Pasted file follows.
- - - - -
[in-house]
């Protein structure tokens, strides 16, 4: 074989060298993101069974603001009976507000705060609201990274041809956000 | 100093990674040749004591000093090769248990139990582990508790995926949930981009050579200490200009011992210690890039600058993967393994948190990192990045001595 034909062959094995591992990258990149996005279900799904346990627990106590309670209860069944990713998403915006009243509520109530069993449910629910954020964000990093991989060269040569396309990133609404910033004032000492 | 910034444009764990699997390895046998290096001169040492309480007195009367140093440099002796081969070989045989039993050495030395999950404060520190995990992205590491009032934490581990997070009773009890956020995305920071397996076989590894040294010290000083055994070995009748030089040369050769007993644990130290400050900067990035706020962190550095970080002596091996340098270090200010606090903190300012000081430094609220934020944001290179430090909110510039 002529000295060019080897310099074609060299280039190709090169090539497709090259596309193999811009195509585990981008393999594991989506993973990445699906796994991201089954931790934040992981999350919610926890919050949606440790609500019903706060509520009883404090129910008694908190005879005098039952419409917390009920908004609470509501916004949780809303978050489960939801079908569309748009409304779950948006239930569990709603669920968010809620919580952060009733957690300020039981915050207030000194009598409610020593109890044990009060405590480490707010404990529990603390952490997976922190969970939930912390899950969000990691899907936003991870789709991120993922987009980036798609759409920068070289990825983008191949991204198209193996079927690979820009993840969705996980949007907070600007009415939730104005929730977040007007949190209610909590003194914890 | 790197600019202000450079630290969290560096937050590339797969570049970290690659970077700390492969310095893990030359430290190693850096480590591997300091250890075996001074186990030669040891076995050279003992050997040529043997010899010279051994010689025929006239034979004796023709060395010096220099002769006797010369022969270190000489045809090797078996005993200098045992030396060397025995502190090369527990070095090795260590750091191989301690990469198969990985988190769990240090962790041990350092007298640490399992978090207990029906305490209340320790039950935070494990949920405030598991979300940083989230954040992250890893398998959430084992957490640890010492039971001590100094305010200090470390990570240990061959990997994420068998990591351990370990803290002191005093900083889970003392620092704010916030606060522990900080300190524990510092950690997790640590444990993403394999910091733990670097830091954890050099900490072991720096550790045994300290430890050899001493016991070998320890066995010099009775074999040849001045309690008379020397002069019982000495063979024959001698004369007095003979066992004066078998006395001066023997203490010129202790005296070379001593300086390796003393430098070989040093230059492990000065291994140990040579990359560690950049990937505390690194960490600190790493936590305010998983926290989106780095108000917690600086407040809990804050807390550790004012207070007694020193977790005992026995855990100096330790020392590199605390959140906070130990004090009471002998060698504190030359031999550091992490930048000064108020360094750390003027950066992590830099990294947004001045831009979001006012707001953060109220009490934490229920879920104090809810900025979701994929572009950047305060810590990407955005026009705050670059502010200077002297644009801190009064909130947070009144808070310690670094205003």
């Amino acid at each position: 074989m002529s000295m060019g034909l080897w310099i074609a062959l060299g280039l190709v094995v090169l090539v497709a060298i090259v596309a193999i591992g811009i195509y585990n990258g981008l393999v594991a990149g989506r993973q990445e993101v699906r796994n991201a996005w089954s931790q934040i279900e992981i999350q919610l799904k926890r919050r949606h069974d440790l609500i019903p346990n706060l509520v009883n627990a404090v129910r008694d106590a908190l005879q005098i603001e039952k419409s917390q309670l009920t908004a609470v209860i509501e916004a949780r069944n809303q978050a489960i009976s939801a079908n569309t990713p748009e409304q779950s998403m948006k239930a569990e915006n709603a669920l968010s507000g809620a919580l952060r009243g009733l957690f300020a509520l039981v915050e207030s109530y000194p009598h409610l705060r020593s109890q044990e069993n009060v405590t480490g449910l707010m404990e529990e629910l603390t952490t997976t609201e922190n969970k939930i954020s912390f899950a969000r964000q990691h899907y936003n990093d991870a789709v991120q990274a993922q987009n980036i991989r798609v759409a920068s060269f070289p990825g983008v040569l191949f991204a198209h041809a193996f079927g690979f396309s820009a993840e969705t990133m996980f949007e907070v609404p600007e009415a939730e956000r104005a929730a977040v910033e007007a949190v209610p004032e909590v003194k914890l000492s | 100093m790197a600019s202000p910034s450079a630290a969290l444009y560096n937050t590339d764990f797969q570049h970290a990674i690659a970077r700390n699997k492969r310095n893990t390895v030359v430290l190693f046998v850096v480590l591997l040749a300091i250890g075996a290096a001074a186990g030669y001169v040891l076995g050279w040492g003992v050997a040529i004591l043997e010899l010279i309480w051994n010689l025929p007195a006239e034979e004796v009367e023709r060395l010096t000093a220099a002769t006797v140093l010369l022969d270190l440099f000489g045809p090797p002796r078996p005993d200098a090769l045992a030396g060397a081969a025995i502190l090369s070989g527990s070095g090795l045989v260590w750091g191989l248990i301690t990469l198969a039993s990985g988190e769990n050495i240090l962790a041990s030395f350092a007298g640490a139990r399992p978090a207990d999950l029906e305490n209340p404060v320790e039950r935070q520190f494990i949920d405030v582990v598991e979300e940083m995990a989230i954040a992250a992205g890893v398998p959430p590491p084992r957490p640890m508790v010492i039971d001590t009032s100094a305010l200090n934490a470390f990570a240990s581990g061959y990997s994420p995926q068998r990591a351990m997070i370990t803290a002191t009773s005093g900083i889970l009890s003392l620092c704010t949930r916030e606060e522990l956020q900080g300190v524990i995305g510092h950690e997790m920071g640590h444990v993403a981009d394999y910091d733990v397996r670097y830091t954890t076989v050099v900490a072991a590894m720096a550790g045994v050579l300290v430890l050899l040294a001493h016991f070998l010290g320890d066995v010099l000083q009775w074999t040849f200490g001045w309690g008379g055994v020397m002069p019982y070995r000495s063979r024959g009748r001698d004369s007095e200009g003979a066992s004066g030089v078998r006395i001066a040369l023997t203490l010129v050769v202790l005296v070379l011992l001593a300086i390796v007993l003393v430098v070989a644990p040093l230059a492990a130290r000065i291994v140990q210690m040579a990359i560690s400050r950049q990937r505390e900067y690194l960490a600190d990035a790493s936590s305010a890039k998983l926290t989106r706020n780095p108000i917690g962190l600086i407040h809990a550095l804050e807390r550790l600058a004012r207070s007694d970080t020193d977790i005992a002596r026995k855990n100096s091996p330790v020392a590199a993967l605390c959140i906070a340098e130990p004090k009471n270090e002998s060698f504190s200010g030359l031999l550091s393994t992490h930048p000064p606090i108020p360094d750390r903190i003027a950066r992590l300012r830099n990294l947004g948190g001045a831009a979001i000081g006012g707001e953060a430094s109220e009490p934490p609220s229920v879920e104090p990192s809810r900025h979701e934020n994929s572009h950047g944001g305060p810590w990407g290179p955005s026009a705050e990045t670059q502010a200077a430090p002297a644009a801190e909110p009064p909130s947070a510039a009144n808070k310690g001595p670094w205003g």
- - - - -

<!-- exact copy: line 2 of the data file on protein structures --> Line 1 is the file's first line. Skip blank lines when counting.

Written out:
């Protein structure tokens, strides 16, 4: 074989060298993101069974603001009976507000705060609201990274041809956000 | 100093990674040749004591000093090769248990139990582990508790995926949930981009050579200490200009011992210690890039600058993967393994948190990192990045001595 034909062959094995591992990258990149996005279900799904346990627990106590309670209860069944990713998403915006009243509520109530069993449910629910954020964000990093991989060269040569396309990133609404910033004032000492 | 910034444009764990699997390895046998290096001169040492309480007195009367140093440099002796081969070989045989039993050495030395999950404060520190995990992205590491009032934490581990997070009773009890956020995305920071397996076989590894040294010290000083055994070995009748030089040369050769007993644990130290400050900067990035706020962190550095970080002596091996340098270090200010606090903190300012000081430094609220934020944001290179430090909110510039 002529000295060019080897310099074609060299280039190709090169090539497709090259596309193999811009195509585990981008393999594991989506993973990445699906796994991201089954931790934040992981999350919610926890919050949606440790609500019903706060509520009883404090129910008694908190005879005098039952419409917390009920908004609470509501916004949780809303978050489960939801079908569309748009409304779950948006239930569990709603669920968010809620919580952060009733957690300020039981915050207030000194009598409610020593109890044990009060405590480490707010404990529990603390952490997976922190969970939930912390899950969000990691899907936003991870789709991120993922987009980036798609759409920068070289990825983008191949991204198209193996079927690979820009993840969705996980949007907070600007009415939730104005929730977040007007949190209610909590003194914890 | 790197600019202000450079630290969290560096937050590339797969570049970290690659970077700390492969310095893990030359430290190693850096480590591997300091250890075996001074186990030669040891076995050279003992050997040529043997010899010279051994010689025929006239034979004796023709060395010096220099002769006797010369022969270190000489045809090797078996005993200098045992030396060397025995502190090369527990070095090795260590750091191989301690990469198969990985988190769990240090962790041990350092007298640490399992978090207990029906305490209340320790039950935070494990949920405030598991979300940083989230954040992250890893398998959430084992957490640890010492039971001590100094305010200090470390990570240990061959990997994420068998990591351990370990803290002191005093900083889970003392620092704010916030606060522990900080300190524990510092950690997790640590444990993403394999910091733990670097830091954890050099900490072991720096550790045994300290430890050899001493016991070998320890066995010099009775074999040849001045309690008379020397002069019982000495063979024959001698004369007095003979066992004066078998006395001066023997203490010129202790005296070379001593300086390796003393430098070989040093230059492990000065291994140990040579990359560690950049990937505390690194960490600190790493936590305010998983926290989106780095108000917690600086407040809990804050807390550790004012207070007694020193977790005992026995855990100096330790020392590199605390959140906070130990004090009471002998060698504190030359031999550091992490930048000064108020360094750390003027950066992590830099990294947004001045831009979001006012707001953060109220009490934490229920879920104090809810900025979701994929572009950047305060810590990407955005026009705050670059502010200077002297644009801190009064909130947070009144808070310690670094205003």